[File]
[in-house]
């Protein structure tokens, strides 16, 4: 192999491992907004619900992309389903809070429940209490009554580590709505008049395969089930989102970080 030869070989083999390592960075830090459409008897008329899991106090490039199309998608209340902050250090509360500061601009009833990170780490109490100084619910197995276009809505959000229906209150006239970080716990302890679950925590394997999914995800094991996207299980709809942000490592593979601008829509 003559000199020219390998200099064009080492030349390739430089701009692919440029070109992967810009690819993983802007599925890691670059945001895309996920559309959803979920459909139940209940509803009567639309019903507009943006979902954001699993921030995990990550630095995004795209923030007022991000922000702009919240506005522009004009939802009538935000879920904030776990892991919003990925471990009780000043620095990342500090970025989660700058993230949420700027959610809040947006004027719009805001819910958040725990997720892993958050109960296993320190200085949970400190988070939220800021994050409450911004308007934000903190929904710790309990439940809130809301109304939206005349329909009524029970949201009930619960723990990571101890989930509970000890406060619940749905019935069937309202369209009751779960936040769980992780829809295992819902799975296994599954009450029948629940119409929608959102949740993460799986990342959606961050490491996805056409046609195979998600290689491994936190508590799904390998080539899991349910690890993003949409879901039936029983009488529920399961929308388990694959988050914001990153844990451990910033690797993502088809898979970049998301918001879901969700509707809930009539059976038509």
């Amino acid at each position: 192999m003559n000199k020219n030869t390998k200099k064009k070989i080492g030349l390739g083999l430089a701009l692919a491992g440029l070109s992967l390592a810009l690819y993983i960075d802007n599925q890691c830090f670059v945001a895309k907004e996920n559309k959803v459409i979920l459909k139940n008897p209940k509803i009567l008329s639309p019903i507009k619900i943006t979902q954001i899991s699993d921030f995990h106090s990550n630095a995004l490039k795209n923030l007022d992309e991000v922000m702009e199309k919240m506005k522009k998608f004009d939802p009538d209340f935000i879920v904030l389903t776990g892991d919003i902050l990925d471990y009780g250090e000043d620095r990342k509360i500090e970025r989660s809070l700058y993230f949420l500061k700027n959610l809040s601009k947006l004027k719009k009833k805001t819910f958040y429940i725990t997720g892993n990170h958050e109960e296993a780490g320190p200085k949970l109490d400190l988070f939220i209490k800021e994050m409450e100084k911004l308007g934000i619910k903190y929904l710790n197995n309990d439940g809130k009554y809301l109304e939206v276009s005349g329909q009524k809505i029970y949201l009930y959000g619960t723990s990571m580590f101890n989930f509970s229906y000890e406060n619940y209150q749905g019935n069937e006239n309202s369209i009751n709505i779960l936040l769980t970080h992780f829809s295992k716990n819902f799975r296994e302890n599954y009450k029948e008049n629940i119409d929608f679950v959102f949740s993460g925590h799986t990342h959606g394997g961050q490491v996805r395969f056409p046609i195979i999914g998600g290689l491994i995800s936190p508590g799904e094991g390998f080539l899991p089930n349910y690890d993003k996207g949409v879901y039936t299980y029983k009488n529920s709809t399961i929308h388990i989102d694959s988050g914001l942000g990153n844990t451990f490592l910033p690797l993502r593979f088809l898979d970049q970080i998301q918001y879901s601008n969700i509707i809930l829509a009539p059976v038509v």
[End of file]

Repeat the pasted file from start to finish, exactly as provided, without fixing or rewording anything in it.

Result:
[in-house]
């Protein structure tokens, strides 16, 4: 192999491992907004619900992309389903809070429940209490009554580590709505008049395969089930989102970080 030869070989083999390592960075830090459409008897008329899991106090490039199309998608209340902050250090509360500061601009009833990170780490109490100084619910197995276009809505959000229906209150006239970080716990302890679950925590394997999914995800094991996207299980709809942000490592593979601008829509 003559000199020219390998200099064009080492030349390739430089701009692919440029070109992967810009690819993983802007599925890691670059945001895309996920559309959803979920459909139940209940509803009567639309019903507009943006979902954001699993921030995990990550630095995004795209923030007022991000922000702009919240506005522009004009939802009538935000879920904030776990892991919003990925471990009780000043620095990342500090970025989660700058993230949420700027959610809040947006004027719009805001819910958040725990997720892993958050109960296993320190200085949970400190988070939220800021994050409450911004308007934000903190929904710790309990439940809130809301109304939206005349329909009524029970949201009930619960723990990571101890989930509970000890406060619940749905019935069937309202369209009751779960936040769980992780829809295992819902799975296994599954009450029948629940119409929608959102949740993460799986990342959606961050490491996805056409046609195979998600290689491994936190508590799904390998080539899991349910690890993003949409879901039936029983009488529920399961929308388990694959988050914001990153844990451990910033690797993502088809898979970049998301918001879901969700509707809930009539059976038509």
């Amino acid at each position: 192999m003559n000199k020219n030869t390998k200099k064009k070989i080492g030349l390739g083999l430089a701009l692919a491992g440029l070109s992967l390592a810009l690819y993983i960075d802007n599925q890691c830090f670059v945001a895309k907004e996920n559309k959803v459409i979920l459909k139940n008897p209940k509803i009567l008329s639309p019903i507009k619900i943006t979902q954001i899991s699993d921030f995990h106090s990550n630095a995004l490039k795209n923030l007022d992309e991000v922000m702009e199309k919240m506005k522009k998608f004009d939802p009538d209340f935000i879920v904030l389903t776990g892991d919003i902050l990925d471990y009780g250090e000043d620095r990342k509360i500090e970025r989660s809070l700058y993230f949420l500061k700027n959610l809040s601009k947006l004027k719009k009833k805001t819910f958040y429940i725990t997720g892993n990170h958050e109960e296993a780490g320190p200085k949970l109490d400190l988070f939220i209490k800021e994050m409450e100084k911004l308007g934000i619910k903190y929904l710790n197995n309990d439940g809130k009554y809301l109304e939206v276009s005349g329909q009524k809505i029970y949201l009930y959000g619960t723990s990571m580590f101890n989930f509970s229906y000890e406060n619940y209150q749905g019935n069937e006239n309202s369209i009751n709505i779960l936040l769980t970080h992780f829809s295992k716990n819902f799975r296994e302890n599954y009450k029948e008049n629940i119409d929608f679950v959102f949740s993460g925590h799986t990342h959606g394997g961050q490491v996805r395969f056409p046609i195979i999914g998600g290689l491994i995800s936190p508590g799904e094991g390998f080539l899991p089930n349910y690890d993003k996207g949409v879901y039936t299980y029983k009488n529920s709809t399961i929308h388990i989102d694959s988050g914001l942000g990153n844990t451990f490592l910033p690797l993502r593979f088809l898979d970049q970080i998301q918001y879901s601008n969700i509707i809930l829509a009539p059976v038509v």